Today's Veterinary Practice

JAN-FEB 2018

Today's Veterinary Practice provides comprehensive information to keep every small animal practitioner up to date on companion animal medicine and surgery as well as practice building and management.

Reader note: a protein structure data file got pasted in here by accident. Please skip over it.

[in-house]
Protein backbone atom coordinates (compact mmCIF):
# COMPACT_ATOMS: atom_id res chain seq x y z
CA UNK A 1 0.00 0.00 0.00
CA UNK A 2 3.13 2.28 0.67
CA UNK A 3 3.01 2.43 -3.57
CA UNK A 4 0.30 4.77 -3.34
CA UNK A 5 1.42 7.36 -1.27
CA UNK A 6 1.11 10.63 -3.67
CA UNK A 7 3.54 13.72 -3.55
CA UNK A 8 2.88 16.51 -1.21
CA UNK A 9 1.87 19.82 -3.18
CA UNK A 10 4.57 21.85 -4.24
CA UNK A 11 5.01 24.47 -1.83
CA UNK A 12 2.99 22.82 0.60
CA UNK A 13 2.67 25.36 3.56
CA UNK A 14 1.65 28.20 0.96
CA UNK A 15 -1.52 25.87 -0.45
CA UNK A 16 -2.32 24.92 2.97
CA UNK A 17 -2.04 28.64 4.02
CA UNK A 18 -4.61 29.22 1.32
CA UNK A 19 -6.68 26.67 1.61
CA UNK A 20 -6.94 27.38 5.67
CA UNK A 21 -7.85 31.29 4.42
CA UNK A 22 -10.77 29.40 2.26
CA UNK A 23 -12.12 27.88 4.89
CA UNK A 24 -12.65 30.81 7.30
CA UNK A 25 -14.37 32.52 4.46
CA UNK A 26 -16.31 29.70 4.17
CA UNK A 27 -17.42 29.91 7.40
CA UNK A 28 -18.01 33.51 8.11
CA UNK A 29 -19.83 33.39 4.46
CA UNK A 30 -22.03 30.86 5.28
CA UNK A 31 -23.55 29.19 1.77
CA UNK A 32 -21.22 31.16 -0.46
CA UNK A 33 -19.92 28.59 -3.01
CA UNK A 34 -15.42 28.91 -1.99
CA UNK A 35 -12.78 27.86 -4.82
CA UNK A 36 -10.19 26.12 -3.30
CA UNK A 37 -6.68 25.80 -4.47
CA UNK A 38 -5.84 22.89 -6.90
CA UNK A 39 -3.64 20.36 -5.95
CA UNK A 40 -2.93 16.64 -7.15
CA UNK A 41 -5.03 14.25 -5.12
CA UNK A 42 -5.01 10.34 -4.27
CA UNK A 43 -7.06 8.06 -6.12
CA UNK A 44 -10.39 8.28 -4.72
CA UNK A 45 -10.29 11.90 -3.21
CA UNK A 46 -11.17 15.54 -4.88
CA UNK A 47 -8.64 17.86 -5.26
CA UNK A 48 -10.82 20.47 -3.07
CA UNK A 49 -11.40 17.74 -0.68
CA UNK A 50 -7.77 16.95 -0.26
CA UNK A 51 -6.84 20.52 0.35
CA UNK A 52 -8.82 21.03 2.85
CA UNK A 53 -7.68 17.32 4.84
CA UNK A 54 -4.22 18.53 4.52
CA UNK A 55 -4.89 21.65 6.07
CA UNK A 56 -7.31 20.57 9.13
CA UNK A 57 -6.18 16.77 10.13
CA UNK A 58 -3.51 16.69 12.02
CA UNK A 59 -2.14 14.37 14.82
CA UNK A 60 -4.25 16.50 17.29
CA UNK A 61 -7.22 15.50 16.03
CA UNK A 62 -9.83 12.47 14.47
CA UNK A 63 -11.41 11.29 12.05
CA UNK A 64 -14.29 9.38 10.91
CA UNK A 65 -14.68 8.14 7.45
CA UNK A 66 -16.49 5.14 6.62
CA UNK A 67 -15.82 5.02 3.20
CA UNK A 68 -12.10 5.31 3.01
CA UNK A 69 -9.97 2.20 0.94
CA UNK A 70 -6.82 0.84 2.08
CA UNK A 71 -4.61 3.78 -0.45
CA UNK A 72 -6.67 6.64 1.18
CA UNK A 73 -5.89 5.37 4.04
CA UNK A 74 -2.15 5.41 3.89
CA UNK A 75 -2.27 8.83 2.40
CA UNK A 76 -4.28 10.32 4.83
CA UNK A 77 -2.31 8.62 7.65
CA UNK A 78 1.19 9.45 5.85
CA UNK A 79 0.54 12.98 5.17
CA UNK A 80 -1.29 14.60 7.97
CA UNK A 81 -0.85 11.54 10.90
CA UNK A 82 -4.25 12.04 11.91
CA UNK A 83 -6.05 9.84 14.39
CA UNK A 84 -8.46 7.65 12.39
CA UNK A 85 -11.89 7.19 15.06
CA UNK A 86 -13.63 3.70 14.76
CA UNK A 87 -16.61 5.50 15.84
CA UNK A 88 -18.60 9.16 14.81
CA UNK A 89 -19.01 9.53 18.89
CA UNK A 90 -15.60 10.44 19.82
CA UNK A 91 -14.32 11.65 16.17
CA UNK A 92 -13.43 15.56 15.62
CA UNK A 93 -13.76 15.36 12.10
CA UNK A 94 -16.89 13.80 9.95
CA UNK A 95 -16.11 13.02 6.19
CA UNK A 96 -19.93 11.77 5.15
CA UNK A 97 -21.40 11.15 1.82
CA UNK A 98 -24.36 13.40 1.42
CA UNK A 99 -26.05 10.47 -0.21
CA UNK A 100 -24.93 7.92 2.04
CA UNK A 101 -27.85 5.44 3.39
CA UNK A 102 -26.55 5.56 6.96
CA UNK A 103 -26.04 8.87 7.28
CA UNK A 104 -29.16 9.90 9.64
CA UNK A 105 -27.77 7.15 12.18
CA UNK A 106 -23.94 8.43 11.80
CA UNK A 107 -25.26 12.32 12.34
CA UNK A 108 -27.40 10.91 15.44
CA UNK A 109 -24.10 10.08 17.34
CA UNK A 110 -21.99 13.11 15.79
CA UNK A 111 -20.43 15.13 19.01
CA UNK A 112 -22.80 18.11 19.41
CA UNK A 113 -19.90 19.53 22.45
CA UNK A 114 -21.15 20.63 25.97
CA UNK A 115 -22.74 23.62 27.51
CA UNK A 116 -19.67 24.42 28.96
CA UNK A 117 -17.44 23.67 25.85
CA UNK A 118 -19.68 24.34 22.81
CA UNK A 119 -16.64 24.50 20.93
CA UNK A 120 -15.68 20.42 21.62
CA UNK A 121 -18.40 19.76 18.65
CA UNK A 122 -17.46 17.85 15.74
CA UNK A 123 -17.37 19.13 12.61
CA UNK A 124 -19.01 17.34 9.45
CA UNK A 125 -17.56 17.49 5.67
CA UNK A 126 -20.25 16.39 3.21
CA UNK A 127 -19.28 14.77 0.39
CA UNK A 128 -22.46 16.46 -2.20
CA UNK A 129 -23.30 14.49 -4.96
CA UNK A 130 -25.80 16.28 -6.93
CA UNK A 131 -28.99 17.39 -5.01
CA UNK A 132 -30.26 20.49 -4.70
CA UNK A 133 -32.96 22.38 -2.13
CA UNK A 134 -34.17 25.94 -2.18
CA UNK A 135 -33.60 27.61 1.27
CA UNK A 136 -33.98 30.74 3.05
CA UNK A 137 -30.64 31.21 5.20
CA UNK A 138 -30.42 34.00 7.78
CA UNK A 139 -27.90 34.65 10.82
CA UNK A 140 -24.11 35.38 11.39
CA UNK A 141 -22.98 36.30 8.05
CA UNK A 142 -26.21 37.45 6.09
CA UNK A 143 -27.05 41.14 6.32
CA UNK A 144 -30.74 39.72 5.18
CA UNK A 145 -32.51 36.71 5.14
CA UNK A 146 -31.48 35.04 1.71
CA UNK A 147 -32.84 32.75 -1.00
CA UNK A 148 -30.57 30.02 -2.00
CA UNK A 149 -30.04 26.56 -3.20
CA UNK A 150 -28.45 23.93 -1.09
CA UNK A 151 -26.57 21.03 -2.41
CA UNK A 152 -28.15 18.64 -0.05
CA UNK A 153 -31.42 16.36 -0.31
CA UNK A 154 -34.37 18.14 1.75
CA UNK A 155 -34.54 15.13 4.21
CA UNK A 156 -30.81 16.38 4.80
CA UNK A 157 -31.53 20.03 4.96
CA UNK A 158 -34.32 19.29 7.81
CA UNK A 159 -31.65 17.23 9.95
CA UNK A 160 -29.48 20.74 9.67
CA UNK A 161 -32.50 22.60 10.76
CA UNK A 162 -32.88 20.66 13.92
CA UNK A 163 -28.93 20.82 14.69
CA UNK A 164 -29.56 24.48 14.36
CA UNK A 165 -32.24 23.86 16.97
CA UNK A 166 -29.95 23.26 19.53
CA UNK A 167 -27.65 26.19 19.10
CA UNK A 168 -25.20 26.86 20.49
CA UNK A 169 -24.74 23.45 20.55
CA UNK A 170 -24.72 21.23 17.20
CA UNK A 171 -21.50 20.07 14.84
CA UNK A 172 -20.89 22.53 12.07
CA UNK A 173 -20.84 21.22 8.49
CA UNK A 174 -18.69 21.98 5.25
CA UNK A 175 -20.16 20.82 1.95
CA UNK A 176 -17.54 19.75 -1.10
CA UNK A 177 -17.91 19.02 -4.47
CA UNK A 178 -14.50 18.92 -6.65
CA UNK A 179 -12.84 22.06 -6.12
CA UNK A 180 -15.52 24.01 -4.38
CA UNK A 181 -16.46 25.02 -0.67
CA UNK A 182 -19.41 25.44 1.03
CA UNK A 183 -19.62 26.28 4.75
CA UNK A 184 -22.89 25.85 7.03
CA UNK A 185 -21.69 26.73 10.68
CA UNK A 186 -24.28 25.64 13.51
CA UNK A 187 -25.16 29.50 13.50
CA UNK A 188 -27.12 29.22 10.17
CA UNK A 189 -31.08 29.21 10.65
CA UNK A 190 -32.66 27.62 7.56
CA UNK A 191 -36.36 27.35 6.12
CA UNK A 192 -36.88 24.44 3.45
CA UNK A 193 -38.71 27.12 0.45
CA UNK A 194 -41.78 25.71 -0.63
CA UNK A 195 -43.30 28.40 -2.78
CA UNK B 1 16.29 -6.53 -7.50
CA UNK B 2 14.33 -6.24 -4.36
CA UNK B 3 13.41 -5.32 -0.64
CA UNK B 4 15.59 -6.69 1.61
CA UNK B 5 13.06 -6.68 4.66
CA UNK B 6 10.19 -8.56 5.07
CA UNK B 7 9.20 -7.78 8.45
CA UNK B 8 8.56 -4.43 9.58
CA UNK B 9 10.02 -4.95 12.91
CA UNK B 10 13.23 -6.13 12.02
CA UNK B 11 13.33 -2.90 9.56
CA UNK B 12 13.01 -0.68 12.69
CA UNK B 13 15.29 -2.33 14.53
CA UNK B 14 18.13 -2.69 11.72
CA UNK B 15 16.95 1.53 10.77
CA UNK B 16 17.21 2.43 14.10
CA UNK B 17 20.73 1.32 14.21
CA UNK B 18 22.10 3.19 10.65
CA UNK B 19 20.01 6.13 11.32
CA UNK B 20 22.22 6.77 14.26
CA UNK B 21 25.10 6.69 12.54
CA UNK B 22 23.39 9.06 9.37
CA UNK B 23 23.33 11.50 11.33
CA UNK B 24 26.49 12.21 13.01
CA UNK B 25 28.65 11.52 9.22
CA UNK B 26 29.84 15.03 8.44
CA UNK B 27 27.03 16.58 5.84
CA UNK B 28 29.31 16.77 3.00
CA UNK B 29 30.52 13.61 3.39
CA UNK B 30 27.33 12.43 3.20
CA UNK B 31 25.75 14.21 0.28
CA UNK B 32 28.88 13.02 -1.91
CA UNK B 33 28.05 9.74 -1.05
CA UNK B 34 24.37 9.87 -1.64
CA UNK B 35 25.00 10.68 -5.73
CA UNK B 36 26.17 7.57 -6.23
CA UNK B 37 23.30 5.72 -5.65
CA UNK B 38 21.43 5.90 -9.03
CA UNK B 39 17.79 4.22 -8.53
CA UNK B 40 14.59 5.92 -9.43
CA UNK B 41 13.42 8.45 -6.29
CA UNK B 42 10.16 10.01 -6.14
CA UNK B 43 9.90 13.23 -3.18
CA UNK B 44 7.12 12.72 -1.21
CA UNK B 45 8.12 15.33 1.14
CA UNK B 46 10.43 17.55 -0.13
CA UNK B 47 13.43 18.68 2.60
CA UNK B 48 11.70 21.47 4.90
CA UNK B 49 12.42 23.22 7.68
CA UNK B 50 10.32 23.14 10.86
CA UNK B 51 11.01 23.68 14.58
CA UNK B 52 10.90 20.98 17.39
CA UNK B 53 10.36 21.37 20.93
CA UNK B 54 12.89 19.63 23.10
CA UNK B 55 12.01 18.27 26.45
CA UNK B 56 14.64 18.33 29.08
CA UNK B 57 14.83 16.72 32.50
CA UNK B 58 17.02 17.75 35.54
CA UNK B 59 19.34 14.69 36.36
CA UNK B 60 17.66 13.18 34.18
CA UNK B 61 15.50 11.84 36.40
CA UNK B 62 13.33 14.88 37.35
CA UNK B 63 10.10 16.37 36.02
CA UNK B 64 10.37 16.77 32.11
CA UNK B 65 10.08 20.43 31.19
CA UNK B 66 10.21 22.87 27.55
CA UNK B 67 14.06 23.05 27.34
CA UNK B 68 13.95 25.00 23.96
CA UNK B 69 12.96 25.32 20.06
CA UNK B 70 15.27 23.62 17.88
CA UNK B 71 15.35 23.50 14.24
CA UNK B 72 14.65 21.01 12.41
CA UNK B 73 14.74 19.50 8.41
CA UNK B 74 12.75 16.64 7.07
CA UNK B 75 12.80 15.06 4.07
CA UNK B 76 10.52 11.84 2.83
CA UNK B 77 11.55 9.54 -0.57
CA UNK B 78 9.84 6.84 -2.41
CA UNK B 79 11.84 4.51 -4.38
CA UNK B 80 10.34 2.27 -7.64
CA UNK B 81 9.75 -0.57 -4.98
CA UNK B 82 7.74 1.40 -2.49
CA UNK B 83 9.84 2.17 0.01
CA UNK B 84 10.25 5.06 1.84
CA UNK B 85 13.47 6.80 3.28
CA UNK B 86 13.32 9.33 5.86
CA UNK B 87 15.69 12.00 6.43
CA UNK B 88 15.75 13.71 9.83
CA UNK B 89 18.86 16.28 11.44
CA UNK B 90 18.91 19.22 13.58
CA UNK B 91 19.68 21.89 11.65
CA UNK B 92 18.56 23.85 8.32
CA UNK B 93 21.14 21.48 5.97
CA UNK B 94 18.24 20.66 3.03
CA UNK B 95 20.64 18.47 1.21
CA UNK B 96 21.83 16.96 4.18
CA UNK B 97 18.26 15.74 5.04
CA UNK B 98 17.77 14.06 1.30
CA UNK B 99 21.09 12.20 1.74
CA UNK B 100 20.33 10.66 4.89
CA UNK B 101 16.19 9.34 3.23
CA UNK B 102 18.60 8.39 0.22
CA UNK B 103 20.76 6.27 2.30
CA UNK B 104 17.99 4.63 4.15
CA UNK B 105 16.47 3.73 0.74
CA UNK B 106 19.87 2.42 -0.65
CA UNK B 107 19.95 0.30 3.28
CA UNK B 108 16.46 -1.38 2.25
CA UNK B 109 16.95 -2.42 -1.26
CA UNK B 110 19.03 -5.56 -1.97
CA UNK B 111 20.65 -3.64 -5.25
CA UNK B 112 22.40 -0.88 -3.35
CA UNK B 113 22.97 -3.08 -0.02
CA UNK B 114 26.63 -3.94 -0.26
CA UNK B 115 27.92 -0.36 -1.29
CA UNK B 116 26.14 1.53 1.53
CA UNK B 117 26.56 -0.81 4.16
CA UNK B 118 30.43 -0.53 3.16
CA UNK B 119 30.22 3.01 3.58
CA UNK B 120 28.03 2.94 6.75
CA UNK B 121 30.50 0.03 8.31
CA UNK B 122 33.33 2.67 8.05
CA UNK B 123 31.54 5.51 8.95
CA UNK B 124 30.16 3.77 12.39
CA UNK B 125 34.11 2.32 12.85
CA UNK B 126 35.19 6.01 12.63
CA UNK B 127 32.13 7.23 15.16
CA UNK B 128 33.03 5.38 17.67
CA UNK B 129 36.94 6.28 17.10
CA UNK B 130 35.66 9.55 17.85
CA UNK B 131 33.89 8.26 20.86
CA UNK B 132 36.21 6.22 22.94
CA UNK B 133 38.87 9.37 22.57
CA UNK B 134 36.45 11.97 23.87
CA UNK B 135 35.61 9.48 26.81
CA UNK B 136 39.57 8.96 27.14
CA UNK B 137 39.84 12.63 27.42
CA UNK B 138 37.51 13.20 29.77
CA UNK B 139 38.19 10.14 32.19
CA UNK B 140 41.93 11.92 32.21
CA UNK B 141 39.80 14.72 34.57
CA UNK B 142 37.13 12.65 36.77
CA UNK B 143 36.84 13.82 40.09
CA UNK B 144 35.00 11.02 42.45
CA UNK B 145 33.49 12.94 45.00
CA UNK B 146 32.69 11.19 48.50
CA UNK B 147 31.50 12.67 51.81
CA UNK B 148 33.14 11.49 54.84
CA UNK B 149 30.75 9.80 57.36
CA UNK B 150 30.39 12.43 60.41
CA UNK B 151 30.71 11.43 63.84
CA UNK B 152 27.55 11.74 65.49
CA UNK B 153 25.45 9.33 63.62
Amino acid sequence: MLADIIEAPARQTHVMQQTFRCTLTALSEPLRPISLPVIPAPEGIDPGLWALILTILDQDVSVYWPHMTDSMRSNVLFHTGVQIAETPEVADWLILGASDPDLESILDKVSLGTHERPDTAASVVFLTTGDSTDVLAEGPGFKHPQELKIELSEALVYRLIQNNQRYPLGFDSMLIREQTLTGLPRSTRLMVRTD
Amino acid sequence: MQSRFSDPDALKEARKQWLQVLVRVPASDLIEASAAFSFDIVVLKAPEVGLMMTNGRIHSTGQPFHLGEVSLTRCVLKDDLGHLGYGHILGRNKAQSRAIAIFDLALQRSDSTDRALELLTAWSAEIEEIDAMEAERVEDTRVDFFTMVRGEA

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PEER REVIEWED 32 CE: INFLAMMATORY BOWEL DISEASE The focus of inflammation can exacerbate the degradation of tight junctions. T helper 1 cells and complementary T cell subsets are involved in the secretion of proinflammatory cytokines, whereas T regulatory cells antagonize proinflammatory states for appropriate homeostasis of the gut adaptive immune system. In IBD, this balance is lost. 29 Intensive and hyperresponsive states of inflammation result from aggressive T-cell responses to antigens and pathogens with upregulation of inflammatory mediators, as well as defects in microbial extermination and downregulation of inflammatory control mediators. 13,23 Environmental Factors Environmental factors encompass a number of possible etiologies. In humans with chronic enteropathies, etiologies include stress, diet, and previous exposure to pharmaceuticals, including antibiotics. 9,29,30 Although stress has not been well established in the literature as an etiology in dogs and cats, stressful events for cats have been associated with other inflammatory diseases, such as feline idiopathic cystitis and recrudescence of feline upper respiratory tract infections. 31 There is a diet-responsive component to IBD, as noted in humans. 8,12,23,29 Some cats and dogs respond favorably to novel protein and/or hydrolyzed protein diets. Because multiple dietary components are recognized by the GI immune system as foreign antigens, 32 the thought is that decreasing the load of antigens decreases inappropriate immune responses. Microbial Factors Dysbiosis, or alteration of the normal microbial ecosystem within the intestine, is also observed in IBD. 1 This has been demonstrated via fluorescence in situ hybridization analysis ( FIGURE 1 ). Reported common changes in the normal commensals include decreases in Firmicutes (eg, clostridia, bacilli), decreases in Bacteroidetes, reduced Clostridium diversity, and increases in Enterobacteriaceae (such as E coli and Pseudomonas strains). 2 Although dysbiosis would explain the occasional response to antibiotics, a number of these organisms are also found in healthy dogs and cats. Therefore, the combined action of the microbiome ecosystem and environmental factors, not solely the presence of these microflora, likely determines progression to IBD. Alteration of the microbiota by manipulation of commensals, and restricting the diet to one containing fewer structural carbohydrates and more fat, results in decreased production of short- chained fatty acids needed for overall gut health, providing further evidence for the interplay between the factors predisposing to IBD. 2,8,23 CLINICAL SIGNS Clinical signs of IBD can include vomiting, diarrhea, melena, hematochezia, weight loss, and hyporexia to anorexia, in any combination. Some patients also present with clinical signs of disease progression, such as subcutaneous edema, pleural effusion, and ascites associated with hypoalbuminemia due to a related PLE. 33 The presence of ongoing clinical signs lasting more than 3 weeks is the basis of classification of a chronic enteropathy. 34 It is important to get a full history, which includes: ■ Characterization of clinical signs ■ Duration ■ Diet ■ Therapies ■ Response to therapy This comprehensive medical history ensures proper consideration of differentials with similar presentation and an appropriate diagnostic plan. FIGURE 1. Three-color fluorescence in situ hybridization identifies Cy-3-labeled Clostridia species (labeled orange) localized within adherent mucus of a colonic biopsy specimen obtained from a dog with IBD. The mucus is also occupied by other bacteria (total bacteria labeled green with FITC-Eub). The dark blue structures are nuclei (note some epithelial cells sloughed into the mucus) stained with DAPI. Courtesy of Angela Bryan.

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